I do not think the Speaker should get into the process of how either the leader or whip is chosen by a political party and create any   bad precedents in this regard. There is no mention of the procedure to nominate the Whip in the Indian constitution. This means it was left to either the political  party  or the legislature wing of the political party to decide the course and methodology.

As no dispute or petition is before the Speaker, the servant of the Assembly should refrain from passing any orders. The Speaker’s Secretariat should only register the communication of the political party. Even assuming   a wrong is being committed by a political party in nominating the leader of the political party and the Whip in the legislature, it is definitely not for the Speaker to apply the whitener to erase or rectify. A dispute if any, would be one between the party MLAs and the political party. There is no need for the Speaker to iron out the creases. Political games played by political parties should not create precedents in the premier house of the State.

 

Blogger's Profile

Prabhakar Timble

Mr Prabhakar Timble is an educationist and a legal expert. He has served several educational institutions, especially as the Principal of Government College at Quepem, Kare College of Law in Madgao as well as couple of Management Institutes. He was also the State Election Commissioner of Goa.

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Previous Comments

With the new trend of pre-poll alliances and coalition politics, what could have automatically taken place is the individual component of original party to be a non-entity and of no consequence and the whip re-defined in the hands of the ruling group.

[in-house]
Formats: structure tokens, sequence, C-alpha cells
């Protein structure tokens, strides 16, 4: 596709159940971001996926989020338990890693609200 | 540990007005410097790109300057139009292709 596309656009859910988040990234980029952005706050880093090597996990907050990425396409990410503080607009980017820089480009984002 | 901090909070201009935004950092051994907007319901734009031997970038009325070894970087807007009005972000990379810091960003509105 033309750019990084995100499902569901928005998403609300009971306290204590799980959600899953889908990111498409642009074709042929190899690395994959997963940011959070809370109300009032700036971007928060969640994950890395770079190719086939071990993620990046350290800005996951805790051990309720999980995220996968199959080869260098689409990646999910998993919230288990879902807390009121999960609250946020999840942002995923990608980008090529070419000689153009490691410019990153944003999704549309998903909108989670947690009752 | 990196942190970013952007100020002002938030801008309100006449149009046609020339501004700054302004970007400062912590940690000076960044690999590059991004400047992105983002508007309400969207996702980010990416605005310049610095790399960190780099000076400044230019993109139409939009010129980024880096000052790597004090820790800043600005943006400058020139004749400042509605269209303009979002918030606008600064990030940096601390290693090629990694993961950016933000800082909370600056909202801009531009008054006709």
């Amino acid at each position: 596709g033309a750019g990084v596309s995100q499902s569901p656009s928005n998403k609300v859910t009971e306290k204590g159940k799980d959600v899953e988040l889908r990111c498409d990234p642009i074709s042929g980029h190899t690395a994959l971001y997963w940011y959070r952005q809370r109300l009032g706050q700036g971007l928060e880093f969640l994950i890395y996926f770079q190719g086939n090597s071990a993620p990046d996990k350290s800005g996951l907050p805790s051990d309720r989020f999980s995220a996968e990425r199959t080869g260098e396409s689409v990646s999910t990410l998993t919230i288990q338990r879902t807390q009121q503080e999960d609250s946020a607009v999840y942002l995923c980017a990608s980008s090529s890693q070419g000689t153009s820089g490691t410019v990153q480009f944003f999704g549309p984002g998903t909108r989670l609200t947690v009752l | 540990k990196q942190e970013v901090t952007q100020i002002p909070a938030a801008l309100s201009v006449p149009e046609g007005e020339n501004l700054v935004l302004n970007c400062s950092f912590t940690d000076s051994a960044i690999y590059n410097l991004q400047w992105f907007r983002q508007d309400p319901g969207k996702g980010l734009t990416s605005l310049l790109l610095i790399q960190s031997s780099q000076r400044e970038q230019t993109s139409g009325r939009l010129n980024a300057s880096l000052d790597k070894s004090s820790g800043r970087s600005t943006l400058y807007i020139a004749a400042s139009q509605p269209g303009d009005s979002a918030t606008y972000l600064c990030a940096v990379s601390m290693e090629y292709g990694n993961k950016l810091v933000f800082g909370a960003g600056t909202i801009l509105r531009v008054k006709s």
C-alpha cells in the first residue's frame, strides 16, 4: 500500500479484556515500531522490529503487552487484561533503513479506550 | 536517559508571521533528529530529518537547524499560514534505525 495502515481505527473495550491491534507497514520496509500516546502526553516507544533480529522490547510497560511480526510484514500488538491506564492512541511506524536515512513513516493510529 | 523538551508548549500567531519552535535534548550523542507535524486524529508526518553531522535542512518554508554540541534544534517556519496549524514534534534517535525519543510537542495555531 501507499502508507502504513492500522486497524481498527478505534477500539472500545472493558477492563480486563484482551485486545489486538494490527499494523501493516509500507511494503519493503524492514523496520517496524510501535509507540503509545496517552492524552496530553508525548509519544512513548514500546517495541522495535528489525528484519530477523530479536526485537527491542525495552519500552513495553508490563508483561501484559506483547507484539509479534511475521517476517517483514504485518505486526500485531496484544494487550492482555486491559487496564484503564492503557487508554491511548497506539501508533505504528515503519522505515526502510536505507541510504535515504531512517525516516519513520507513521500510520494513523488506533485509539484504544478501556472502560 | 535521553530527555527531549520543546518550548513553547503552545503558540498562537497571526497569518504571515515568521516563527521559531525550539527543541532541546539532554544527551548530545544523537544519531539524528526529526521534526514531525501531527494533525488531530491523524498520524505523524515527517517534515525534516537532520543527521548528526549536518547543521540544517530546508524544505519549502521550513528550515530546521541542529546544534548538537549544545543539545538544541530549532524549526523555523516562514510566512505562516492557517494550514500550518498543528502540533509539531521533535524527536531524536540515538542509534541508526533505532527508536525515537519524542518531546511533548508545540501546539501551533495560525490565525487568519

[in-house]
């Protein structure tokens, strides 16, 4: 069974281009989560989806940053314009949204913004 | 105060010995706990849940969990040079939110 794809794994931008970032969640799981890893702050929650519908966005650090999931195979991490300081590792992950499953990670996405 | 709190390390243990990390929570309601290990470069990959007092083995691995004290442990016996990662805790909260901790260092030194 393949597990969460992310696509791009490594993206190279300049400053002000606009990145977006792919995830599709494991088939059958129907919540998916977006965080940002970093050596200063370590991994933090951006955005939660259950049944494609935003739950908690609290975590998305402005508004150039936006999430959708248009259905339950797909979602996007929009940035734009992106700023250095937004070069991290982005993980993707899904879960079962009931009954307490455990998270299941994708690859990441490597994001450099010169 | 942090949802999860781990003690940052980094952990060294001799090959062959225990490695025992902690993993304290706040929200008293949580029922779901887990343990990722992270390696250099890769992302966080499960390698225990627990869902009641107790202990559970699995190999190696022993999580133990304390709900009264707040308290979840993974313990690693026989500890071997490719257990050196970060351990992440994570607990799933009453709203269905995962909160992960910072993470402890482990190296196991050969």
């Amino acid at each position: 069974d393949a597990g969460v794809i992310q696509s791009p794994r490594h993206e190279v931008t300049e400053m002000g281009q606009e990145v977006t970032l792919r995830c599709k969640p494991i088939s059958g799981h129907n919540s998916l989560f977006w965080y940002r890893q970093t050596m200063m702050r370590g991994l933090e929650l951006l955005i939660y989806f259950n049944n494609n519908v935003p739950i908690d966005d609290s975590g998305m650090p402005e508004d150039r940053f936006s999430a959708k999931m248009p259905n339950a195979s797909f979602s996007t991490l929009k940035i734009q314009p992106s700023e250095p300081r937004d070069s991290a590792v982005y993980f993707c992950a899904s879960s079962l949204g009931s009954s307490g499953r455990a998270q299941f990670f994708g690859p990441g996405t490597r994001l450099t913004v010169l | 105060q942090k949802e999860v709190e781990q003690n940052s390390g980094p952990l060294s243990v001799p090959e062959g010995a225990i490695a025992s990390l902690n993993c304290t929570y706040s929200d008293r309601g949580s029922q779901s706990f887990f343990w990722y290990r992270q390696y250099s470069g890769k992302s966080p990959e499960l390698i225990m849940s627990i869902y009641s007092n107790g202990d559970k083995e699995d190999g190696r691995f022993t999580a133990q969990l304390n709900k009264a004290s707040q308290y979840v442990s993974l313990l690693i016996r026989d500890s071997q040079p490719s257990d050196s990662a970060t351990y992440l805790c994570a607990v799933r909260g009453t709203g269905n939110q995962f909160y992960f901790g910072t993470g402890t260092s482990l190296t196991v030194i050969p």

The speaker is just an umpire in the case and cannot enforce his views just as many time heard as saying in the house, "I cannot force the government" when other members want him to decide. There cannot be two yardsticks.

In the case of a father and son situation, if the father is the speaker and also party member, it is obvious on whose side he will tend to rule.

- Ludovico, Old-Goa | 31 st January 2011 16:35

 

When the speaker is selected by majority from the ruling party - he would definitely be inclined to save the Govt when the need arises. How can one blame the speaker for his rulings if they favour the ruling party?

A speaker needs to be apolitical with good reputation and legal background if he is expected to give unbiased decisions.

The present parliamentary system finds itself in such awkward situations time and again as the Architects of the Indian Constitution might never had anticipated such people to get elected and represent the people of India --where the service to people remained as a pretext to grab the chairs and then work to collect wealth for their next ten generations........

Tunisia and Egypt should serve as a strong warning for all those unscrupulous elements to show improvements or the time is not far off when the masses may come to the streets............

The purpose of legislations should never be to exploit the masses and benefit a few selfish or a means to collect bribe-as is seen in the mining, casinos, town and country planning, land conversions, land acquisition etc......etc....

- vishwas prabhudesai, loliem | 31 st January 2011 16:29

 

The only option to avoid all this is to make speaker's post a non political. Select speaker from the cadre of judges or someone who is impartial.

Pratapsingh Rane has already stooped down to the lowest level by not deciding on several disqualification petitions.

- rupesh Samant, Panaji | 31 st January 2011 12:32

 

Dear Sir,

Our experienced speaker lost all his morality when conducting the job of speaker as he follows his high command and local dictat. If opposition parties had any chance there he should be relieved of his post. he is in his last days of politics let him enjoy at the cost of opposition when some old guards will not be elected for their wrong doing in the next elections

IF goa have to survive it requires clean govt to give good governance and not to support criminals and drug dealers.

i hope he goes thru your column and understand teh rules.

- domnic zeferino, bahrain | 30 th January 2011 11:29